At first, you think it’s a parody. Lizzie Crocker has greeted Miley Cyrus’s latest foray into exhibitionism by declaring that Cyrus is setting an excellent example for girls everywhere.
In Crocker’s words:
And so, posing nude in the bathtub, bubbles barely blurring her vagina, Miley Cyrus is again having fun on her own terms. All the anguished blah directed at her says more about our panic over youthful female sexuality than it says about her. Cyrus has shown she’s all grown up. It’s time we grew up too.
Crocker would do well to find out what it means to be all grown up.
I have not done a scientific survey about the matter, but I have reason to believe that most mothers of teenage girls are horrified and aghast that their daughters might take Miley Cyrus as a role model.
At a time when far too many girls are sexting images of their private parts to teenage boys—thus risking exposure to large numbers of schoolmates and being unequipped to deal with the attendant shame—Lizzie Crocker is telling mothers to chill. And she is telling young girls that they should follow the example set by Miley Cyrus and flaunt their sex in public.
It should not need saying, but Crocker is appallingly wrong about this. She might believe that she is fighting the good fight for female sexuality, but, in truth she is telling girls to overcome their sense of modesty and shame.
Miley Cyrus might think that she has grown up. Lizzie Crocker seems to agree. In truth, Cyrus is a celebrity. She is acting more like a porn star than like a woman who is comfortable with her sexuality.
If Crocker believes that such photos are empowering and if she believes that nude photos set a good example, she should put her #%@#& where her mouth is. If she is unwilling to do a Miley Cyrus herself she has no business recommending that anyone else do it either.
Just about every adult woman knows that a woman who is comfortable with her sexuality does not expose it to the general public. A woman who is comfortable with her sexuality holds it in reserve for intimate moments within a constituted relationship.
One would expect that an adult like Crocker understands the difference between exposing your sexuality and enjoying it. Does she really believe that porn stars, the gold standard in shamelessness, are enjoying their sexuality?
Does she not know that they pay a very high price, in terms of their relationships and their social standing, for their jobs.
Any individual, of either gender, who exposes his or her private parts to the public will lose a considerable quantity of respect, both professionally and personally.
This strange brouhaha raises a salient question. If, as I will assume, human beings, especially female human beings are not naturally prone to expose their private parts in public, how has it happened that so many have chosen to act like incipient porn stars?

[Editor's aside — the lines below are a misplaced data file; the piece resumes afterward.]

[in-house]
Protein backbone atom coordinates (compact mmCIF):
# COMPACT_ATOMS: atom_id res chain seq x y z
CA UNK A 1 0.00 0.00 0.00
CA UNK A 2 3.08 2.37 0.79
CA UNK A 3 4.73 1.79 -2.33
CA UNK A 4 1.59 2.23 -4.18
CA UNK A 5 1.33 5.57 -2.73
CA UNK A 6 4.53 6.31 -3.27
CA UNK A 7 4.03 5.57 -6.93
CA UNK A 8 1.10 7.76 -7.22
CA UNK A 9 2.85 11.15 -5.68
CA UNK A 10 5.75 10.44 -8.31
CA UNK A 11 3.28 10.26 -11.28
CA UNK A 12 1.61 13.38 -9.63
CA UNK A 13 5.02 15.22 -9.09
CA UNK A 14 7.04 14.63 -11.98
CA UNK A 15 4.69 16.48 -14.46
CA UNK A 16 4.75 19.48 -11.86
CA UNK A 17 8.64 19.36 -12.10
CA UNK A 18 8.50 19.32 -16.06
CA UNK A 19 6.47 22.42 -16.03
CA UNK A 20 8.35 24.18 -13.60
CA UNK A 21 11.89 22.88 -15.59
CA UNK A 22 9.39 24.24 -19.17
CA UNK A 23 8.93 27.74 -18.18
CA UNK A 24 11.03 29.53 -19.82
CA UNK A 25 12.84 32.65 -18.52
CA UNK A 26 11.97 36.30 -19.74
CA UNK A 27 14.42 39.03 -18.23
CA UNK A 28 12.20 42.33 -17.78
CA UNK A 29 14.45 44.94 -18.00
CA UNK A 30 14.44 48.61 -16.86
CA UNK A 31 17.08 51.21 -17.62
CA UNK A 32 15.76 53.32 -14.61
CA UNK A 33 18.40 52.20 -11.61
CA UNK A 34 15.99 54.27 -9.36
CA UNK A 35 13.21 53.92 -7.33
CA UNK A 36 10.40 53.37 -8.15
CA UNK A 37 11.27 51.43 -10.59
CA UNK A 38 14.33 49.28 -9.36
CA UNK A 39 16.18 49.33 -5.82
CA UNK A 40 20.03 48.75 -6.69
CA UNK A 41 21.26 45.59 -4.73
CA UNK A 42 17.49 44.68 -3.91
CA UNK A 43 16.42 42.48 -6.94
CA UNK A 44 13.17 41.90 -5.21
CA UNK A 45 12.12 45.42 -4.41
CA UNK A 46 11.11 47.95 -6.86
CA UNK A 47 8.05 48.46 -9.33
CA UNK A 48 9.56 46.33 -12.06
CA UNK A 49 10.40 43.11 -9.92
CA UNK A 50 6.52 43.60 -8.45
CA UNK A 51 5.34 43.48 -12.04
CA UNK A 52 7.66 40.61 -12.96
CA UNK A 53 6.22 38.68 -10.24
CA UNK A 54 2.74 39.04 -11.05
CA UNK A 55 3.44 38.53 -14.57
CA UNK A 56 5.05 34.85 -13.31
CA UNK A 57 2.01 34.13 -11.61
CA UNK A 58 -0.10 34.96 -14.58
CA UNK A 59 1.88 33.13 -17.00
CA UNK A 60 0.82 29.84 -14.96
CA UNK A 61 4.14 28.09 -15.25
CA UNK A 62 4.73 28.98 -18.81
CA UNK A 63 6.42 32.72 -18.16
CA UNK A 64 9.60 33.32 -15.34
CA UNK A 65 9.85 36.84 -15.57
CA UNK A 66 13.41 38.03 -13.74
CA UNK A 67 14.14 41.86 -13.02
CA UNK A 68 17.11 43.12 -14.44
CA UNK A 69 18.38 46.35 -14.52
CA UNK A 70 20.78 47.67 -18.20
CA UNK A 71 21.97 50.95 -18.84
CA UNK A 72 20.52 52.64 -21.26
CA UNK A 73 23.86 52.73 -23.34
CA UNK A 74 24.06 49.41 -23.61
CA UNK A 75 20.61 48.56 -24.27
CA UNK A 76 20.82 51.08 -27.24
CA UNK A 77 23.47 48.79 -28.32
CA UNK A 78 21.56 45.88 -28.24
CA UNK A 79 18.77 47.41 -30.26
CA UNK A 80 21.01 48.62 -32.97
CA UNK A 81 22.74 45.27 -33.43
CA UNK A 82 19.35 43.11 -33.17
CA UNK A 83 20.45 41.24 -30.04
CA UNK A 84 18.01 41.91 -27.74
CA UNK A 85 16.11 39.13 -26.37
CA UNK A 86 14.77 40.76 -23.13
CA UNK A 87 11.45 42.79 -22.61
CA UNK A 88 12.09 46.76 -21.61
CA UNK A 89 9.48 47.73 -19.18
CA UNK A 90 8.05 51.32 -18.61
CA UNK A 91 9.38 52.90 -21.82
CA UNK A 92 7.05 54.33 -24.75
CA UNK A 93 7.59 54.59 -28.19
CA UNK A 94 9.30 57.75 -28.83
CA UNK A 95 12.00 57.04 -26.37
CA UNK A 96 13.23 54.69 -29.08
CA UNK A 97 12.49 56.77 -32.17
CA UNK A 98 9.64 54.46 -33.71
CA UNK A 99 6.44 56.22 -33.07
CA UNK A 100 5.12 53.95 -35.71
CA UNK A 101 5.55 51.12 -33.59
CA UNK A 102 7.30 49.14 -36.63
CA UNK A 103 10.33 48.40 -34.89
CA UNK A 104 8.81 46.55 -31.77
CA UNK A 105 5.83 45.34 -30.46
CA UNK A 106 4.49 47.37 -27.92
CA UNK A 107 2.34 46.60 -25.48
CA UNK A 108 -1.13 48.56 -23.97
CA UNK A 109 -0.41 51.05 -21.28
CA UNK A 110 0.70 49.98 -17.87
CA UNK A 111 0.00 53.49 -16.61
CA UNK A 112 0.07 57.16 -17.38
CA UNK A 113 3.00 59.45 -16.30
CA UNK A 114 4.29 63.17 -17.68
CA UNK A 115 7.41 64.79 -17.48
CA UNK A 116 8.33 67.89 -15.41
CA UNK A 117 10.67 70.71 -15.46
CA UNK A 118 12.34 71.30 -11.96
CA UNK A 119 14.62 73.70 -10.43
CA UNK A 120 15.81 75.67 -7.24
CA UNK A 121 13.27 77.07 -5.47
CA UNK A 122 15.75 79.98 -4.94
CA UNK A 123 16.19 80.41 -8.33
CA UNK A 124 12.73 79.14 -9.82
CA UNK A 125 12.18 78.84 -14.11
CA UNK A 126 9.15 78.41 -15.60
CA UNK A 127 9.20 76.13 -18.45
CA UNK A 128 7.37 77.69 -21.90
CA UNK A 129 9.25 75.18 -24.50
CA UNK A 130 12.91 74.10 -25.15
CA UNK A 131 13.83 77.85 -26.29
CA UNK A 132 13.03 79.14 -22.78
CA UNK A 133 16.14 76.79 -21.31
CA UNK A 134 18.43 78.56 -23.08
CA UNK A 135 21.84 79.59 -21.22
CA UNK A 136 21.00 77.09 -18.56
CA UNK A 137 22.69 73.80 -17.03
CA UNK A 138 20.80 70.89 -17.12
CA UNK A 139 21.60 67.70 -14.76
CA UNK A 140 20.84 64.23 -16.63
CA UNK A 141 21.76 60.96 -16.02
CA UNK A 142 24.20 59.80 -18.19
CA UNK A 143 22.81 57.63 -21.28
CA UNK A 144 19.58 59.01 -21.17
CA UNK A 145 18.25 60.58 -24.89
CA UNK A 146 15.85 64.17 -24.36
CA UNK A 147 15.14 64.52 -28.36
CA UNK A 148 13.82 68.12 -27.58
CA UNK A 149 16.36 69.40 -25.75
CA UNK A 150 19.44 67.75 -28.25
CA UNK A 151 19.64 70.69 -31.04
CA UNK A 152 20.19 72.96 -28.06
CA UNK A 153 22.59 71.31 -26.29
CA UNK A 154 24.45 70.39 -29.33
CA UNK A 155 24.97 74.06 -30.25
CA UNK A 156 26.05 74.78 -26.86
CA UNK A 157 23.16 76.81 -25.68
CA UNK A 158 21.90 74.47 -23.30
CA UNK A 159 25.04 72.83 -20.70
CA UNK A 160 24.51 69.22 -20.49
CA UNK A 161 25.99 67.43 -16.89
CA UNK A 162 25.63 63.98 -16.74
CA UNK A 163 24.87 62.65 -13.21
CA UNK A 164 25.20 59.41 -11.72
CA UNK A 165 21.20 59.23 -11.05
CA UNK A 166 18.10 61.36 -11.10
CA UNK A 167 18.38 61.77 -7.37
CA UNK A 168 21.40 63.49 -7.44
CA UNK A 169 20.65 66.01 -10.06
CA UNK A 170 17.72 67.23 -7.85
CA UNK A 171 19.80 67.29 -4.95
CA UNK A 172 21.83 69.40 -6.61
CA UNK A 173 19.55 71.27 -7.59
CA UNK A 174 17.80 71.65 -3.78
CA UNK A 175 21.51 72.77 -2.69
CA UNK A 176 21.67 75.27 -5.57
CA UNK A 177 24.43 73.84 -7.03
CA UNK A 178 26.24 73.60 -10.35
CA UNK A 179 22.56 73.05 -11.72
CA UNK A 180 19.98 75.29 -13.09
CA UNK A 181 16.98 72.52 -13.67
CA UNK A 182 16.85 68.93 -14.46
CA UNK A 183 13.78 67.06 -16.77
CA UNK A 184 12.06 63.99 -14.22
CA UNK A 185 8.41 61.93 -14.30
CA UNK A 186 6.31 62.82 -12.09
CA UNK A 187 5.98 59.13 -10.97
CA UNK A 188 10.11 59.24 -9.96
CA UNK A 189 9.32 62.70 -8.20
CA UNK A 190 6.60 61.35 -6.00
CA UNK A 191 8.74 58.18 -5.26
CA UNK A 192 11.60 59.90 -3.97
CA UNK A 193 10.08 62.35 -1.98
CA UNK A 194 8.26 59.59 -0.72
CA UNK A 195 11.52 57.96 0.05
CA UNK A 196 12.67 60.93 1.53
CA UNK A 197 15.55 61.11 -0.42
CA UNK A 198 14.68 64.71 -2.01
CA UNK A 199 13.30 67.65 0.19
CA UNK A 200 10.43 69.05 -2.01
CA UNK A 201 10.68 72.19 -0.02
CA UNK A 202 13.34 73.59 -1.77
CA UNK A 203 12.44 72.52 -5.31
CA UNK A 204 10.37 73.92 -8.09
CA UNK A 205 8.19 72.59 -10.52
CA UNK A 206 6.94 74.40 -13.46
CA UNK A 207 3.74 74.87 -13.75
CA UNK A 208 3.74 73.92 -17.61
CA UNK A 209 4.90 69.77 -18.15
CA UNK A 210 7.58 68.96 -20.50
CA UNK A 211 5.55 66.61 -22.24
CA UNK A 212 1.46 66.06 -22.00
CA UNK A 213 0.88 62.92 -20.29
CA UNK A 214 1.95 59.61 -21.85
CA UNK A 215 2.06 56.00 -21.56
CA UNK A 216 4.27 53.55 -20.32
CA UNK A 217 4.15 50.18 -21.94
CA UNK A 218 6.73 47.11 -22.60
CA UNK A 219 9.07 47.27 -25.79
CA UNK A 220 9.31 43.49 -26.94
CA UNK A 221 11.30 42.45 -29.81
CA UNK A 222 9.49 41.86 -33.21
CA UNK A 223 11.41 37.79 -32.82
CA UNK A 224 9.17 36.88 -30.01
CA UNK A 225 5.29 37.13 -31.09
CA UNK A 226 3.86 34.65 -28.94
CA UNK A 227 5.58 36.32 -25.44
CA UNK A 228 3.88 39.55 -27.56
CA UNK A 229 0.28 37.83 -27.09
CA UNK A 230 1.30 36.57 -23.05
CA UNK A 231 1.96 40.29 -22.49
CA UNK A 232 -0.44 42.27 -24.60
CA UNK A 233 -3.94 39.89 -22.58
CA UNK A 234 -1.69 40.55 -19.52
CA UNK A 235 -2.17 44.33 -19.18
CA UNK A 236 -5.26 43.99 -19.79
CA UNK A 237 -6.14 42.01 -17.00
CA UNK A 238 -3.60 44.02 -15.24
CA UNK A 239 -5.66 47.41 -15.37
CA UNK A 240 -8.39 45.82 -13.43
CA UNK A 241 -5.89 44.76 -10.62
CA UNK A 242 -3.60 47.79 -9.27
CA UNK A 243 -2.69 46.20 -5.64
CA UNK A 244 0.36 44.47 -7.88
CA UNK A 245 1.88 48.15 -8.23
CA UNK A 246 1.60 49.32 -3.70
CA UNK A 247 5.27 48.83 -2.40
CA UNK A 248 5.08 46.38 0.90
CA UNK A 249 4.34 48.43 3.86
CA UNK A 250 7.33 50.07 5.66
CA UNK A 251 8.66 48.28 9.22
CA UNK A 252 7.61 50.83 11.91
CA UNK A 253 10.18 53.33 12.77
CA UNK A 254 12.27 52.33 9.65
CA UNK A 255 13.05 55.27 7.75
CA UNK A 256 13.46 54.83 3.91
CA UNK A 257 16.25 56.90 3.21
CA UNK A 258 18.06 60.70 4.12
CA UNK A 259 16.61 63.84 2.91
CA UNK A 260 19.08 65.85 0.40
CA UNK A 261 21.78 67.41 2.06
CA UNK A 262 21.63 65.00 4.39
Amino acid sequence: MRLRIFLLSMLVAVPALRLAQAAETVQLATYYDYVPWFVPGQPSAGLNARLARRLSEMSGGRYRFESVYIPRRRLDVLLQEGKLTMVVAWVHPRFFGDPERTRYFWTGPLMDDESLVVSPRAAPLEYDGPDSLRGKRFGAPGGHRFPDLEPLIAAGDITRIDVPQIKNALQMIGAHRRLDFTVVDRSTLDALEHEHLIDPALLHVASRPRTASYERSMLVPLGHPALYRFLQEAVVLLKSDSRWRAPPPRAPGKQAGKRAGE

One can blame it on the iPhone or on Facebook, but that seems like an easy out. The fact that someone can do something does not necessarily mean that he or she will or should.
And it is that much more puzzling when the mothers of the girls who are sexting are almost certainly telling them not to do it and warning them of the dangers that befall those who expose too much of themselves to too many people.
Ought we to denounce these mothers because they are wizened prudes, jealous and terrified of their daughters’ burgeoning sexuality?
For some time now our culture has been trying to undermine parental authority. Parents are routinely mocked for being old-fashioned, denounced for being oppressive and accused of being abusive.
The upshot is that children have been taught not to trust their parents.
And yet, if a young girl were to ask herself: who cares more about you: your mother or Miley Cyrus, how would she answer? If she were to ask herself: who cares more about you, your mother or Lizzie Crocker, how should she answer?
If the culture has persuaded her that Miley Cyrus and Lizzie Crocker have a better notion of what is best for her, better than her parents, this suggests that the work of brainwashing has largely succeeded.
Once you convince children not to trust their parents and not to follow the rules and moral precepts that their parents are trying to teach them, they will naturally look elsewhere for guidance.
They might look to their teachers. They might look to guidance counselors. They might even look to celebrities. Later, they might look to people that the culture holds up as thought leaders.
If girls in increasingly large numbers are indulging the bad habit of sexting, they are doing what they have been told is the right thing to do. They may or may not be following the example of Miley Cyrus. If not, they are probably following instructions that were given them by other people, like Lizzie Crocker and her ilk.